Leading heart health bodies have called for greater attention to be paid to how a patient has their blood pressure taken, over fears that millions of Americans may be misdiagnosed and wrongfully medicated because of inaccurate readings.
Researchers at Ohio State University, along with the American Heart Association (AHA) and American College of Cardiology, have found an alarming degree of wrongful blood pressure data due to where and how the test is taken.
An accurate reading can be obtained when a patient is seated in a chair, with their feet flat on the floor, back supported and with the arm in the blood pressure cuff placed on a surface and kept at heart level. The researchers found that other methods – such as taking it while a patient is on an examination table – can inflate numbers to give higher readings.
“That’s not conducive to taking blood pressure accurately,” said researcher Dr. Randy Wexler, a primary care physician at The Ohio State University Wexner Medical Center in Columbus.
In the study, 150 adults were split into three groups: one had their blood pressure measured on a fixed-height examination table and then in an adjustable chair with support; another had the same tests conducted but in reverse order; and the third had two readings taken while just in the chair.
Pooled data analysis found that readings taken on the exam table were considerably higher – an average of 7 mmHg for systolic blood pressure (top number) and 4.5 mmHg for diastolic blood pressure (bottom number) – than when the same test was conducted with the patient positioned properly in an adjustable chair.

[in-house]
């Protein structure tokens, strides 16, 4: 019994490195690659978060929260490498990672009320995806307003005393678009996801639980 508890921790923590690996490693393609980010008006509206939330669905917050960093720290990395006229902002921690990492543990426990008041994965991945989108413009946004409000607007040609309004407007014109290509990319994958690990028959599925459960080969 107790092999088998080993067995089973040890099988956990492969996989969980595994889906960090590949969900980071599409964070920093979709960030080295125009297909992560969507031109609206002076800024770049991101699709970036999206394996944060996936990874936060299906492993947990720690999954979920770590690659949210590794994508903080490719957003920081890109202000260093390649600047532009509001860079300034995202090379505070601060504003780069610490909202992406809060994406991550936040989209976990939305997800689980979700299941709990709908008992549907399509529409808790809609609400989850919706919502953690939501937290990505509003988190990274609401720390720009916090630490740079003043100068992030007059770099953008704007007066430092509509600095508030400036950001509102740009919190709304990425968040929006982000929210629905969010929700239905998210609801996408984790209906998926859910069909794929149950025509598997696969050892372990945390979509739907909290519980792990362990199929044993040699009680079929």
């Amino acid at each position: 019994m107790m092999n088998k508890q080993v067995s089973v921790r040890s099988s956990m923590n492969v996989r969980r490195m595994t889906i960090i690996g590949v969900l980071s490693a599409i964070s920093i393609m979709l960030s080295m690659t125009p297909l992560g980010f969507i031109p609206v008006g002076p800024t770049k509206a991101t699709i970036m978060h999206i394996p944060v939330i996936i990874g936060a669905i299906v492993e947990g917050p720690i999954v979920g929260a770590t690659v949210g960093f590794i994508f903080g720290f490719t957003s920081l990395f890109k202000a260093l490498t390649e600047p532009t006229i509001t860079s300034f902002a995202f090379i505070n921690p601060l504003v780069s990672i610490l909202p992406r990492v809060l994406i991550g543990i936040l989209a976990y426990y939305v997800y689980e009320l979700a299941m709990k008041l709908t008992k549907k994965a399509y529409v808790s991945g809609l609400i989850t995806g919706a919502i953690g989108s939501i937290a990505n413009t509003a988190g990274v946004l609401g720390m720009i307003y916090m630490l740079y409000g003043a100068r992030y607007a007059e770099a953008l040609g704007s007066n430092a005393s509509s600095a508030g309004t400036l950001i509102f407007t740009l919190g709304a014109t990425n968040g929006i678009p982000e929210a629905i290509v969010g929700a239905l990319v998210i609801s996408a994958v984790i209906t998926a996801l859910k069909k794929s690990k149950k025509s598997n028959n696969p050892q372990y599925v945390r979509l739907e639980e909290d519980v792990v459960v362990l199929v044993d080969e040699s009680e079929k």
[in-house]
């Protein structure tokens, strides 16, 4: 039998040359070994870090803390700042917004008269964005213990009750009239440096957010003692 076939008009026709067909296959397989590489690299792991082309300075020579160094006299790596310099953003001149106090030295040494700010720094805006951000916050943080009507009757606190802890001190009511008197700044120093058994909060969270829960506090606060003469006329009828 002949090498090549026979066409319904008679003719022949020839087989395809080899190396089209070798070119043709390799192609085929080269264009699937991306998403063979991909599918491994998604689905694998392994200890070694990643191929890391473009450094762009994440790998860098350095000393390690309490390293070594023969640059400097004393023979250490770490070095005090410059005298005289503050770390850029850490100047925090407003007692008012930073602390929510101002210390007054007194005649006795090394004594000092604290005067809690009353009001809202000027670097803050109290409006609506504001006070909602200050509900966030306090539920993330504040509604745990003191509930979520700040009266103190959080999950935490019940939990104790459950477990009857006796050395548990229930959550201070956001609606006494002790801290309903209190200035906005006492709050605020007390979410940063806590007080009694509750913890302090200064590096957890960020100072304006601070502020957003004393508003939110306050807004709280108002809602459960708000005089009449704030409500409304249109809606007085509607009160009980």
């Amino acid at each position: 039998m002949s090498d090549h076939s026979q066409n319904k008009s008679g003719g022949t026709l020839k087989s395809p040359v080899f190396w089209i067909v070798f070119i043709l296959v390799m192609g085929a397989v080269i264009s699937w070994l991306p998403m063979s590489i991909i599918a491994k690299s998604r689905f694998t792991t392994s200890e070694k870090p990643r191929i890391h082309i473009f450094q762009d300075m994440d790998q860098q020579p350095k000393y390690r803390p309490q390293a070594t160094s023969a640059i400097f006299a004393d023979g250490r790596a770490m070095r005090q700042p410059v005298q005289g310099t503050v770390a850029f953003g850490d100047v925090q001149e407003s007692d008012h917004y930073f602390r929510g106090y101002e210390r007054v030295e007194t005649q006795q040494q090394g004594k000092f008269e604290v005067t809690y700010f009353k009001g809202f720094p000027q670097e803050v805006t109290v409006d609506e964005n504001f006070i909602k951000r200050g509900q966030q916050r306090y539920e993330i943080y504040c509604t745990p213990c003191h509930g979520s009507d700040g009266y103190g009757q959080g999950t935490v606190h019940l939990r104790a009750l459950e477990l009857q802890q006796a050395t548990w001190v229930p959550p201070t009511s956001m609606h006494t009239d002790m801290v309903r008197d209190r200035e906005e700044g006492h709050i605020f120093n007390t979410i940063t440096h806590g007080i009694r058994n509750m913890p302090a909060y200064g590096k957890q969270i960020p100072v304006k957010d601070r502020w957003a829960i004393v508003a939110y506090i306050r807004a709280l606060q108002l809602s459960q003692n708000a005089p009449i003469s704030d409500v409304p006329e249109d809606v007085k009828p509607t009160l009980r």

Because of this, the researchers believe millions of people could be misclassified with hypertension, even though in reality their blood pressure is within a normal, healthy range.
“We were not surprised there was a difference,” Wexler said. “We were surprised at how much of a difference there was.”
This can result in patients being given medication to manage their blood pressure, when it’s not at all required. Apart from the side effects, medication can lead to the patient developing hypotension, when blood pressure drops too low. This can cause light-headedness, dizziness and fainting, which is particularly serious for older adults who face increased danger from falls.
“People may not need to be on as much medication, which has side effects,” said Wexler. “That’s where having good and accurate blood pressure measurements becomes important.”
Nearly half of US adults have high blood pressure, and hypertension is diagnosed with consistent measurements at or over 130 mmHg systolic or 80 mmHg diastolic.
The researchers also highlight the need for medical staff to have the time to properly position a patient. They found that primary care providers would require more than 26 hours per day to follow all correct preventive and chronic disease care guidelines.
“We need to make things more efficient,” said Wexler. “But how do we make changes that are doable without slowing down the process of the visit?”
In the meantime, the researchers hope this study will also raise awareness among patients, to follow simple measures such as keeping feet flat on the ground, have their testing arm supported and take care not to talk during the assessment.
“We need to make sure we measure blood pressure correctly and treat it correctly,” said Dr Jordana Cohen, a nephrologist at Penn Medicine in Philadelphia, who was not involved in the study. “Health systems need to prioritize this. We have to convince them it is economically smart to do so because it will lead to better outcomes.”
The findings were published in the journal eClinicalMedicine.